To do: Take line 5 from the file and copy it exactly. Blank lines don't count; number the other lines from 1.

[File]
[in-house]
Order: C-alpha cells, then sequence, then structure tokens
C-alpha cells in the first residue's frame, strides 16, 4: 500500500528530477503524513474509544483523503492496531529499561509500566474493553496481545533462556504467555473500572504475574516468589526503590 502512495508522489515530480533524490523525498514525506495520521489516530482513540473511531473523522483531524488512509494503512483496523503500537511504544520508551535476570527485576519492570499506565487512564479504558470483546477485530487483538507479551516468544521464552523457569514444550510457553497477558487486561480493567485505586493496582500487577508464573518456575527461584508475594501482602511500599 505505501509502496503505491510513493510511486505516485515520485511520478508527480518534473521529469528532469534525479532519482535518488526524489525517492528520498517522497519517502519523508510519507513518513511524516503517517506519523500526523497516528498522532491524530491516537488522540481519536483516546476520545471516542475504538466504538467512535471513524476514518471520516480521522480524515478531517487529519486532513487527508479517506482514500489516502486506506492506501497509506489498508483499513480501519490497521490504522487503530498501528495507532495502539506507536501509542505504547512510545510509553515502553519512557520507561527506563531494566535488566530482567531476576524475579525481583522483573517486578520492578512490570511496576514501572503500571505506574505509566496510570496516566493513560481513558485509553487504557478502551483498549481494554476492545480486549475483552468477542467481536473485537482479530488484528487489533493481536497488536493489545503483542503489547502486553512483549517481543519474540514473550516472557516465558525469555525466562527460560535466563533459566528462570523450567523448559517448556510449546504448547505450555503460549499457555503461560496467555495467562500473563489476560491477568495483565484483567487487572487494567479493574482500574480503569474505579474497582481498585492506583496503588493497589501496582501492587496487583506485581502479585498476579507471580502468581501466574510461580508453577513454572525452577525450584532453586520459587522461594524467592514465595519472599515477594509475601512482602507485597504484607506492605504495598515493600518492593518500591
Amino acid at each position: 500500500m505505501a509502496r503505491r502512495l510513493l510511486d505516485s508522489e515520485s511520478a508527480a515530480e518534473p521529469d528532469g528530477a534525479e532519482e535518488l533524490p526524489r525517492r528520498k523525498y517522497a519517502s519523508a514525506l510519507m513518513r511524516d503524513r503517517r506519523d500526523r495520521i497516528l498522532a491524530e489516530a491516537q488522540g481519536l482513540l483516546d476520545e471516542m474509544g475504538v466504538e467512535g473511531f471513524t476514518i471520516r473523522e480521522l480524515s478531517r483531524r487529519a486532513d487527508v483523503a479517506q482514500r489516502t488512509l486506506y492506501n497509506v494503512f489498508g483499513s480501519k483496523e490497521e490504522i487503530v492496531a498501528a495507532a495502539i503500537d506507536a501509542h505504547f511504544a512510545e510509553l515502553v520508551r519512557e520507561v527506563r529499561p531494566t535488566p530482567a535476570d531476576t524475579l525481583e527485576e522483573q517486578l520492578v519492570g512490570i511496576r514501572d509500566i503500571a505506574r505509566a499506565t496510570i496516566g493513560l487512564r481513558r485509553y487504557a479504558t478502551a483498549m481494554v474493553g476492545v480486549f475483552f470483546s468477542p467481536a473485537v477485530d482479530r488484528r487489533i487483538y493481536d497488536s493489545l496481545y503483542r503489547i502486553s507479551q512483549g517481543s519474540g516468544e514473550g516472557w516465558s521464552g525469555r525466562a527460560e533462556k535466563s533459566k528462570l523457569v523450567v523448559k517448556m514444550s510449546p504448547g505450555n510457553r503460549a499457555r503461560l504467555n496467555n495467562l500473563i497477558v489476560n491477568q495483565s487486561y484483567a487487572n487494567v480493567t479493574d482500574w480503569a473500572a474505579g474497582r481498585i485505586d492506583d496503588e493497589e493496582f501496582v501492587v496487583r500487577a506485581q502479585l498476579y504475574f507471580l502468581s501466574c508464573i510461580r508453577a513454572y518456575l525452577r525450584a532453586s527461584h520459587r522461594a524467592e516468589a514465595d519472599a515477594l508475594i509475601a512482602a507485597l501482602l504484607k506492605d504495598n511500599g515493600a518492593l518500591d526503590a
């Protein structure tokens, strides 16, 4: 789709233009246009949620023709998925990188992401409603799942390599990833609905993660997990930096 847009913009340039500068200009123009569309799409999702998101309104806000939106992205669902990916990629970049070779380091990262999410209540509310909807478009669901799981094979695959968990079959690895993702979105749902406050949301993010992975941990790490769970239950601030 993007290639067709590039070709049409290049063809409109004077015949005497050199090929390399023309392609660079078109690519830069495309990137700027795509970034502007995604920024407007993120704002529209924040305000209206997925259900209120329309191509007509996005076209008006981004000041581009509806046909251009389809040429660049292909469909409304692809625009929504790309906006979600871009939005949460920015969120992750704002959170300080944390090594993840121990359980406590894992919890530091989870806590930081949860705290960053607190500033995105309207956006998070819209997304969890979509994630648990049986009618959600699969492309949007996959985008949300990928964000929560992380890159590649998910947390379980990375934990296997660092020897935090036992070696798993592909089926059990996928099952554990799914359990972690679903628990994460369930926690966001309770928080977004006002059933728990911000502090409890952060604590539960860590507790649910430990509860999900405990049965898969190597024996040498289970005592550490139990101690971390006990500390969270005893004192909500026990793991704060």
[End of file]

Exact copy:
């Protein structure tokens, strides 16, 4: 789709233009246009949620023709998925990188992401409603799942390599990833609905993660997990930096 847009913009340039500068200009123009569309799409999702998101309104806000939106992205669902990916990629970049070779380091990262999410209540509310909807478009669901799981094979695959968990079959690895993702979105749902406050949301993010992975941990790490769970239950601030 993007290639067709590039070709049409290049063809409109004077015949005497050199090929390399023309392609660079078109690519830069495309990137700027795509970034502007995604920024407007993120704002529209924040305000209206997925259900209120329309191509007509996005076209008006981004000041581009509806046909251009389809040429660049292909469909409304692809625009929504790309906006979600871009939005949460920015969120992750704002959170300080944390090594993840121990359980406590894992919890530091989870806590930081949860705290960053607190500033995105309207956006998070819209997304969890979509994630648990049986009618959600699969492309949007996959985008949300990928964000929560992380890159590649998910947390379980990375934990296997660092020897935090036992070696798993592909089926059990996928099952554990799914359990972690679903628990994460369930926690966001309770928080977004006002059933728990911000502090409890952060604590539960860590507790649910430990509860999900405990049965898969190597024996040498289970005592550490139990101690971390006990500390969270005893004192909500026990793991704060």